More deadline dysfunction from Capitol Hill

A sneak preview of our Tuesday editorial, updated to reflect the news that the House won't vote Monday on a fiscal cliff solution:

Will they or won’t they? Will President Obama Congress cut a deal — or send their constituents and a fragile economy over the fiscal cliff?

That was the big question Monday. With New Year’s Day fast approaching, and with it a pastiche of tax increases and spending cuts, our elected officials spent New Year’s Eve governing by deadline and dysfunction.

By Monday afternoon, the House said it would not vote to avert the fiscal cliff. But by then, our elected officials had already failed us. The fact that they had procrastinated themselves into yet another budgetary corner would be funny if it wasn’t so familiar. We’ve seen this movie before, several times over the past couple years. It doesn’t get better with repeated viewing.

Remember the spring of 2011, when a federal government shutdown was narrowly averted — only after Congress and the White House agreed on the narrowest of spending cuts? Or the debt ceiling fight from the summer of 2011? Or the congressional “supercommittee,” which was assembled after the debt ceiling increase and assigned to work on debt reduction?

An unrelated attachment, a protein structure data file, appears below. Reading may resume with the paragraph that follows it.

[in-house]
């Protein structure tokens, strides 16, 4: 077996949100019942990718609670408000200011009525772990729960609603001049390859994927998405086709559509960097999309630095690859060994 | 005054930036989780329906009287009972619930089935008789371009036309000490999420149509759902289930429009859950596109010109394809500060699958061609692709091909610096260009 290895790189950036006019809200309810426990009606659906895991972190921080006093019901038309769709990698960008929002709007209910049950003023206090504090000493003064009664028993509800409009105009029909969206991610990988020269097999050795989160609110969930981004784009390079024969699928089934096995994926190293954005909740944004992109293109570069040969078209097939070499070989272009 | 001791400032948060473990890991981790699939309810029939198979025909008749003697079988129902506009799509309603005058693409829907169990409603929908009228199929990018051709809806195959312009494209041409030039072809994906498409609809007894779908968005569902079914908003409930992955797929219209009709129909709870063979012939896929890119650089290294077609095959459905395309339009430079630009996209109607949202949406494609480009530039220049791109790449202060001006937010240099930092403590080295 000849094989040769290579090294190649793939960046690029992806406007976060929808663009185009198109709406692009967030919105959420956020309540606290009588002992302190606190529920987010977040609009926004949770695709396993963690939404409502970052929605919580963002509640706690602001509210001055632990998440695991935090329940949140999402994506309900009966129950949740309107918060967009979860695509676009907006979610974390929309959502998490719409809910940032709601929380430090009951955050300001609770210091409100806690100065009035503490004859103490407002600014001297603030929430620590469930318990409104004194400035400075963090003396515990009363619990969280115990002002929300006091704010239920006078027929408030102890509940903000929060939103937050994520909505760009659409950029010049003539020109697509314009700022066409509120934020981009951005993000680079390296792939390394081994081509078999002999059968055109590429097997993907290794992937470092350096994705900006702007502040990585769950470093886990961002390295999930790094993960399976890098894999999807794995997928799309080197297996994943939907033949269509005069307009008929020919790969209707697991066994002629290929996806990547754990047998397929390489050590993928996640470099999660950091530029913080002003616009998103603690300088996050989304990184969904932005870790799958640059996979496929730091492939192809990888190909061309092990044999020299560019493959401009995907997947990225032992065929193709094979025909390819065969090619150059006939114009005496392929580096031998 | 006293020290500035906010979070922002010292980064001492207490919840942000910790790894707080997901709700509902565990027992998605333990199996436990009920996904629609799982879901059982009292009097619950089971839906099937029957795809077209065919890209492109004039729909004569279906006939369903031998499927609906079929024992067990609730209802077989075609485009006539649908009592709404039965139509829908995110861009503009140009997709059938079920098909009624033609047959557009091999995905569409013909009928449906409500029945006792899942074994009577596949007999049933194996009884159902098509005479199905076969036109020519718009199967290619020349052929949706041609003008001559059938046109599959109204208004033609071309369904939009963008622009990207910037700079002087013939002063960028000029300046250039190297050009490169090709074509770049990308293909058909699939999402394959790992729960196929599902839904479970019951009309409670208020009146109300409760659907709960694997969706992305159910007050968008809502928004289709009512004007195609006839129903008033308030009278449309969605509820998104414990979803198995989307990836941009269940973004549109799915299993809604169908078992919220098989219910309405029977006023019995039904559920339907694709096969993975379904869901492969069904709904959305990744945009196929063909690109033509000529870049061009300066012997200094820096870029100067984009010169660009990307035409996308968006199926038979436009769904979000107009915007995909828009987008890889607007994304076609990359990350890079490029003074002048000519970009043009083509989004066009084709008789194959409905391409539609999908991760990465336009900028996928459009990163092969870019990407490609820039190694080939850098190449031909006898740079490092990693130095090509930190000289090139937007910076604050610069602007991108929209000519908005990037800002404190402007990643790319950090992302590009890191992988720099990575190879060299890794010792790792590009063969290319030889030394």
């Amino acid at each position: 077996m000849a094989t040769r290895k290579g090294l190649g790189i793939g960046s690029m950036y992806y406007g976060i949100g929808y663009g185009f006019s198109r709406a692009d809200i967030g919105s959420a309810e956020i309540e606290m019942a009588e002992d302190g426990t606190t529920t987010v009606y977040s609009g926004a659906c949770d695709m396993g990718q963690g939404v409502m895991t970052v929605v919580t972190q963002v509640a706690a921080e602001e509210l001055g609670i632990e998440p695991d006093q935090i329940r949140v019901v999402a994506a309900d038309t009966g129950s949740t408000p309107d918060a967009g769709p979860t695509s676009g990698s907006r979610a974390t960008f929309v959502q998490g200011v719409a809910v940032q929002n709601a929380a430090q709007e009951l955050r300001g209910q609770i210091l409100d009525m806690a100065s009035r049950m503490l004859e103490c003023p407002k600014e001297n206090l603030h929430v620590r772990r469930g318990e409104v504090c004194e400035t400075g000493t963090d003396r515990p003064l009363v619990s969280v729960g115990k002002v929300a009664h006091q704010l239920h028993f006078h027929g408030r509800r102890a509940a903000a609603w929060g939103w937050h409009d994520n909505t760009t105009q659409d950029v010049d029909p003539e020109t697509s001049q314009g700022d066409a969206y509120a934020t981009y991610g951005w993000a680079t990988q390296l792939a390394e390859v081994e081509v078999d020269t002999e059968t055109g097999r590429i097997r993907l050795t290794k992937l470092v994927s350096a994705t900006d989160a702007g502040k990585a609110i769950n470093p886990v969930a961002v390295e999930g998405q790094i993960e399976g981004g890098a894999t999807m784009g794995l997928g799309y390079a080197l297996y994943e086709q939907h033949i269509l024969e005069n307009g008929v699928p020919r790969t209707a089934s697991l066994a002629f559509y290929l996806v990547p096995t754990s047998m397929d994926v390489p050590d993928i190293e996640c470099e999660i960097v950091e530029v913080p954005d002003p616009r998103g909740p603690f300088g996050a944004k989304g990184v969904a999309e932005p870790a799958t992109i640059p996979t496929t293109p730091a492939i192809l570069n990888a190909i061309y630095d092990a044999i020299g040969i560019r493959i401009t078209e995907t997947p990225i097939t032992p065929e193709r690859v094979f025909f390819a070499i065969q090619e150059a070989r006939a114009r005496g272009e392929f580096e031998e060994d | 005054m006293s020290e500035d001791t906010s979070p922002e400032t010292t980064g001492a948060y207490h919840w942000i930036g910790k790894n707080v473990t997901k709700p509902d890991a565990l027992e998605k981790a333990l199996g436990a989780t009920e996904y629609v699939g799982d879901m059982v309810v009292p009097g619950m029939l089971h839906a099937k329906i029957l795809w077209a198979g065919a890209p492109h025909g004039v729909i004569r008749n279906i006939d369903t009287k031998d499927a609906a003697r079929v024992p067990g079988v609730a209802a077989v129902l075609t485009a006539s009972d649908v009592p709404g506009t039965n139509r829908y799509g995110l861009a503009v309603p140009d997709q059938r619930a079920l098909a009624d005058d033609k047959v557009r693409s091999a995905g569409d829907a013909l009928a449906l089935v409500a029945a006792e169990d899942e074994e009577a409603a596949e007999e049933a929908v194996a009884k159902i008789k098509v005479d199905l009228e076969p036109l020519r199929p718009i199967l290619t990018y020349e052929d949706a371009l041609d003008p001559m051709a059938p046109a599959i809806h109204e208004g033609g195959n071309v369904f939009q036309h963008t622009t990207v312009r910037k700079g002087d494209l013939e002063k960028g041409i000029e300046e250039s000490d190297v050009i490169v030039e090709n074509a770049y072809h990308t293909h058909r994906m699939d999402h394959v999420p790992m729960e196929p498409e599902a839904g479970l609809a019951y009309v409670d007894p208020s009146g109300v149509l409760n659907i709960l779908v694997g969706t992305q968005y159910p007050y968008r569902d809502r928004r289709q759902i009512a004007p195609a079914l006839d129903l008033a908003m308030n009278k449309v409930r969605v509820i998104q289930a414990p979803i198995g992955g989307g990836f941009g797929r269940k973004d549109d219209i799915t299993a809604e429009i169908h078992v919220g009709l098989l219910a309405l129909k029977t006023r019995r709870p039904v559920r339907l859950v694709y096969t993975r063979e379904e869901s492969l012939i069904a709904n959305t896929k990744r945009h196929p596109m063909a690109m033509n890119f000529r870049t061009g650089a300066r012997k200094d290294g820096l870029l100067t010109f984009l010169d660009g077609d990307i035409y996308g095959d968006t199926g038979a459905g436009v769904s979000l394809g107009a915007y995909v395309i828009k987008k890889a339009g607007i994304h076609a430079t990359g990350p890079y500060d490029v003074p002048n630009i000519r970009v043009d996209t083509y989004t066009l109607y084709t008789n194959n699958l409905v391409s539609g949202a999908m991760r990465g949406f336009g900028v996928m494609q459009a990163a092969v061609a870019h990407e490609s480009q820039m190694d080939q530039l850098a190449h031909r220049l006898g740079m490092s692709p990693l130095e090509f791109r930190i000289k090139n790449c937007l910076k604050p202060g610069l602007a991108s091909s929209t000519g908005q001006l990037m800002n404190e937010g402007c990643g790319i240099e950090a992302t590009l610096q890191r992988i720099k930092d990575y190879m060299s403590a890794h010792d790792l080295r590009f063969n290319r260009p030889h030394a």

The fiscal cliff is deju vu all over again.

Take it from us. In this line of work, we’ve picked up a few pointers about working on deadline. One thing being this: There is a world of difference between a deadline forced by circumstance and one that is self-imposed. The fiscal cliff falls squarely into the latter category — making this latest race against time particularly galling.

The components of the fiscal cliff have been wellknown for a long time. The repeal of the Bush tax cuts. The automatic spending cuts, totaling $110 billion per year.
The elimination of extended unemployment benefits, a lifeline for some 2 million Americans, including some 6,300 Idahoans.

The potential impacts also were well-known. Analysts said the fiscal cliff threatened to push the U.S. economy back into recession — a sobering prediction, but not sufficiently sobering to prevent our elected officials from placing brinksmanship ahead of compromise. Again.

Oh, many of them said the right things.

“Something has gone terribly wrong when the biggest threat to our American economy is the American Congress,” said Sen. Joe Manchin III, D-W.Va.

Sen. Jim Risch, R-Idaho, blamed his colleagues for waiting until the last minute, rendering it impossible to consider any kind of long-range solutions.

And so, on New Year’s Eve, Americans were left to wait and see if the people elected to govern would do just that. The best-case scenario was yet another last-minute and short-term patch job —and they couldn’t even manage that.

Embarrassing. And somehow not surprising.